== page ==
Inspector Gadget has just posted along familiar lines that PC David Rathband has only been given the lowest rate of DLA and contrasted this with some clown who took her three kids to Moat’s funeral and gets £33,00 a year in benefits. It would be good to know more about the latter, but my interests lie with the blinded officer.
We understood his force was going to retain him, and if he wants that it should happen. If IG is right he intends to appeal the DLA decision, but this is probably not the best advice. I would hope his force is keeping its promise to keep him on, and one ‘solution’ would be to discuss work he can do in the force to take him through to retirement. One option is a training role, or specialism in something like a coordination role such as fraud liaison. He will be able to get substantial help through ‘access to work’ provisions. This should get him help (and full payment) for travel to work and a personal assistant (fully paid). One would hope his force would help with necessary training, perhaps including help with the promotion exams if he hasn’t passed them. Learning is difficult once sight is lost, but my best friend managed a first class degree, teacher-training and PHD at about David’s age now. I have this knowledge due to personal experience and am sure my friend would help if David’s HRM people and force somehow let him down. One hopes they will not and are already active in coming up with a plan.
My outline suggestion here would lead to David staying in employment and not needing to be hassled dealing with benefits bureaucracy, and able to cope with his adjustments knowing his force cares and amongst people who will help in informal ways. The training route would also help prepare for life after the police (my friend works as a university lecturer and opportunities exist in this and related fields). My own partner works for my friend, driving him to work, other engagements and doing the sighted work he cannot. It is all fully funded. We would freely give any advice from a practical perspective.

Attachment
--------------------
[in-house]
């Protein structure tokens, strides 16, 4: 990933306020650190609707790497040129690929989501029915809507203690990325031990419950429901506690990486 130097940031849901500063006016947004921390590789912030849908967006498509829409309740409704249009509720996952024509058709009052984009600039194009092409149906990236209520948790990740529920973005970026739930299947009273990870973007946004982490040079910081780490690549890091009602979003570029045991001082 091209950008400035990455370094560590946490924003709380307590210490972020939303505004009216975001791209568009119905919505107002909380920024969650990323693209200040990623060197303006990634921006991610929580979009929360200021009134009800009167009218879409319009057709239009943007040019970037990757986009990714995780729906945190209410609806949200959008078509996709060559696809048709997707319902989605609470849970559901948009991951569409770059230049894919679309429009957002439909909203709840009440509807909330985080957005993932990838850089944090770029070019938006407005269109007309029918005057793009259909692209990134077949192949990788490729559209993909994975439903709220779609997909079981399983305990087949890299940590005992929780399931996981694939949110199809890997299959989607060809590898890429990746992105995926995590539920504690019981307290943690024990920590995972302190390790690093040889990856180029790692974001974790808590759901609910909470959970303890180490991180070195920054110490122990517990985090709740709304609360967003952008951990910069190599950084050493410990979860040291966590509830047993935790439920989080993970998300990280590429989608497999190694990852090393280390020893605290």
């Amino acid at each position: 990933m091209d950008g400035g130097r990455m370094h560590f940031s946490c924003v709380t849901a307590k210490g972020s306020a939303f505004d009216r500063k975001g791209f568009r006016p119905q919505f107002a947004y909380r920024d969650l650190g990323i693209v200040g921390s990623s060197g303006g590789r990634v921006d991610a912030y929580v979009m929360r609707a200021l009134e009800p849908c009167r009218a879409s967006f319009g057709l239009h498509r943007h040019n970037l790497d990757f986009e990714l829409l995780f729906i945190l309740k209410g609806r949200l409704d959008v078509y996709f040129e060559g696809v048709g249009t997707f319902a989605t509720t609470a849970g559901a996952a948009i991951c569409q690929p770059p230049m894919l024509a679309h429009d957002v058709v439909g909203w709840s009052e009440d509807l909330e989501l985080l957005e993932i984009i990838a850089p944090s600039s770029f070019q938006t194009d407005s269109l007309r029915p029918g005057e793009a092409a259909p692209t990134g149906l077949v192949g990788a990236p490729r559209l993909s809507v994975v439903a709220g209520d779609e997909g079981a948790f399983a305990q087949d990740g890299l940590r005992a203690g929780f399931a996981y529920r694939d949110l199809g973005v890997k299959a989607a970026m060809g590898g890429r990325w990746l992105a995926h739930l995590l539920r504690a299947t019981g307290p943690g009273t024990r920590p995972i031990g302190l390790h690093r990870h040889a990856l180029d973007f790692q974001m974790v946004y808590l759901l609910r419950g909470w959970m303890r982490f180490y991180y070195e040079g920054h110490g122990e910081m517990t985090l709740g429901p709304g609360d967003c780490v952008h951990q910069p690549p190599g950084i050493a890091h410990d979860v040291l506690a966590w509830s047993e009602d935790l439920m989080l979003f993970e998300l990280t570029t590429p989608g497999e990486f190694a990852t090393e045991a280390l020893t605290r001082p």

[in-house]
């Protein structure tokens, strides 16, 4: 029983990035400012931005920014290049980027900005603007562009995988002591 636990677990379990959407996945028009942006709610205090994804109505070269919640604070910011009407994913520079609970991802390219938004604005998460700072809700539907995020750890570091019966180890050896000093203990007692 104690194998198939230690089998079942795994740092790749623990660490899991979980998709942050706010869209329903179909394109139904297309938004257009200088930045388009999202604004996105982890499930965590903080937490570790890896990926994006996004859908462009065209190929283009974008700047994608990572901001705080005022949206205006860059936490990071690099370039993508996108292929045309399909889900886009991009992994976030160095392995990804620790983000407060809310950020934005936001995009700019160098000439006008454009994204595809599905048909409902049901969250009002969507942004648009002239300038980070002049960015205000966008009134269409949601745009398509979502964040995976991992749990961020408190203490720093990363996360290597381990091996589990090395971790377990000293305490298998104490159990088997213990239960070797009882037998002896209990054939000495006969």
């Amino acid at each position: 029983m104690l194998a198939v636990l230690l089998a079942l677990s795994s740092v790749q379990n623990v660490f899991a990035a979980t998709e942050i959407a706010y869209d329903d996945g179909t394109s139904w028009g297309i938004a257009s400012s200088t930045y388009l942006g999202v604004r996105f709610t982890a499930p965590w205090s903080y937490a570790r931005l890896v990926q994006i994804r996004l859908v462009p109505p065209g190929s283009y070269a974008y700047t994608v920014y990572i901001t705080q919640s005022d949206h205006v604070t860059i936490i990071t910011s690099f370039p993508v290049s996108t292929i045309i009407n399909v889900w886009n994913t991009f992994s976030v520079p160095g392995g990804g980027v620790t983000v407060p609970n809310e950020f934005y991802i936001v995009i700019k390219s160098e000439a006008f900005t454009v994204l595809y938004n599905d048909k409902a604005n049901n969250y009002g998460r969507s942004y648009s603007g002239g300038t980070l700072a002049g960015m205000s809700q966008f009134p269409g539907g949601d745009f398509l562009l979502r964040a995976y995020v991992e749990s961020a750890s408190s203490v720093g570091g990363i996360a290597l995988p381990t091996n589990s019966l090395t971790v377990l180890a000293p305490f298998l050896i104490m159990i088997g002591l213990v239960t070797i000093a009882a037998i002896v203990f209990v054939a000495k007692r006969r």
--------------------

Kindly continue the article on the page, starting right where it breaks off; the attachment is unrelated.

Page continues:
Such a plan should be in place to help reassure David and I would be asking questions of his force HRM if one is not. I’m serious on the advice and will give contact details to anyone with PC Rathbone’s interests at heart who asks on this blog. The scheme should cost his force next to nothing and it’s hard to think of any better PR or more decent action.
There are clearly other issues. Guide Dogs aren’t perfect, but are a great help when not trying to eat cats. Properly adapted computers with screen reading take a lot of getting used to, but again help a lot and you can get help buying and setting them up. My mate was able to write his own PhD and “read” loads of academic dross on his own with minimal help from me. I know it was hard, but I can’t see that putting David off. A much better solution than leaving him anywhere near a benefits office.
In my view, Northumbria Constabulary should be round at David’s house early morning today with their outline plan for discussion with him, even if they haven’t got one! The costs are so low the force will be quids in. The ‘access to work’ is fully funded and even the dullest HRMer should be able to work out the benefits.
The benefits available to David Rathband could amount to two people doing 16 hours a week for him and able to claim tax credits, plus being driven about and some help with accessibility issues. This may be as much as £30K a year. DLA is a minor issue in this. Gadget’s story on this is frankly scandal-scaremongering, but who cares if it helps David Rathband – I agree with its spirit. A quick read through posts on IG suggest only 1 in 100 is aware of the actual situation (me). If David has not had proper advice it’s time he did. His force HRM and Federation should be ensuring this, and I would suggest ramping up support to help a DWP appeal is wrong and an insult to other blind people. Northumbria should also be concerned to ensure those of us who want to see David get the best possible know what they intend.